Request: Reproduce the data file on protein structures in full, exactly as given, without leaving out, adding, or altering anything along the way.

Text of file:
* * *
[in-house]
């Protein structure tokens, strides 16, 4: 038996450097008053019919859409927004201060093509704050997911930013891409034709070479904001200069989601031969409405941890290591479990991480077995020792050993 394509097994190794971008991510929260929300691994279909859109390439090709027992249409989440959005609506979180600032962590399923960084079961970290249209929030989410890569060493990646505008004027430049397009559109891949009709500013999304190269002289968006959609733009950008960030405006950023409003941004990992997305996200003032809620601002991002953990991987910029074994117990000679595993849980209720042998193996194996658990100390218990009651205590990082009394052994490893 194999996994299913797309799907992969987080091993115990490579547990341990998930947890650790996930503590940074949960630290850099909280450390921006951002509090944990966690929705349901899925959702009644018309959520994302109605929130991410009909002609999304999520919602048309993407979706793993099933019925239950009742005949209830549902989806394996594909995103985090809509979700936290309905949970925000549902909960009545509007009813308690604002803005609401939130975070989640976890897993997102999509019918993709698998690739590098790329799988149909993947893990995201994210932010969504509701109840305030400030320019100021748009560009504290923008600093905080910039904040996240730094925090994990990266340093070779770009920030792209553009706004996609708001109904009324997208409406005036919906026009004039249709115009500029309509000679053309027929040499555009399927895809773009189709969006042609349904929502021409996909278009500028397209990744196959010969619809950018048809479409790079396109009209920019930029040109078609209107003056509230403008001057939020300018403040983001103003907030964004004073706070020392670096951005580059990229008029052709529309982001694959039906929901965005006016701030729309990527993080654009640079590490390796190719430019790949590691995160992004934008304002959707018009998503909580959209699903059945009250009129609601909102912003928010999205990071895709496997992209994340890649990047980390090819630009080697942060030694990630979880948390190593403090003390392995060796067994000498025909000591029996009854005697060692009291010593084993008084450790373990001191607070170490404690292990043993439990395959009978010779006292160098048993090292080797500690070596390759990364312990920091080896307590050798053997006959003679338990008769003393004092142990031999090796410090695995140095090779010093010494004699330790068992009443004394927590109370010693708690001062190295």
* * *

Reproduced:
[in-house]
């Protein structure tokens, strides 16, 4: 038996450097008053019919859409927004201060093509704050997911930013891409034709070479904001200069989601031969409405941890290591479990991480077995020792050993 394509097994190794971008991510929260929300691994279909859109390439090709027992249409989440959005609506979180600032962590399923960084079961970290249209929030989410890569060493990646505008004027430049397009559109891949009709500013999304190269002289968006959609733009950008960030405006950023409003941004990992997305996200003032809620601002991002953990991987910029074994117990000679595993849980209720042998193996194996658990100390218990009651205590990082009394052994490893 194999996994299913797309799907992969987080091993115990490579547990341990998930947890650790996930503590940074949960630290850099909280450390921006951002509090944990966690929705349901899925959702009644018309959520994302109605929130991410009909002609999304999520919602048309993407979706793993099933019925239950009742005949209830549902989806394996594909995103985090809509979700936290309905949970925000549902909960009545509007009813308690604002803005609401939130975070989640976890897993997102999509019918993709698998690739590098790329799988149909993947893990995201994210932010969504509701109840305030400030320019100021748009560009504290923008600093905080910039904040996240730094925090994990990266340093070779770009920030792209553009706004996609708001109904009324997208409406005036919906026009004039249709115009500029309509000679053309027929040499555009399927895809773009189709969006042609349904929502021409996909278009500028397209990744196959010969619809950018048809479409790079396109009209920019930029040109078609209107003056509230403008001057939020300018403040983001103003907030964004004073706070020392670096951005580059990229008029052709529309982001694959039906929901965005006016701030729309990527993080654009640079590490390796190719430019790949590691995160992004934008304002959707018009998503909580959209699903059945009250009129609601909102912003928010999205990071895709496997992209994340890649990047980390090819630009080697942060030694990630979880948390190593403090003390392995060796067994000498025909000591029996009854005697060692009291010593084993008084450790373990001191607070170490404690292990043993439990395959009978010779006292160098048993090292080797500690070596390759990364312990920091080896307590050798053997006959003679338990008769003393004092142990031999090796410090695995140095090779010093010494004699330790068992009443004394927590109370010693708690001062190295």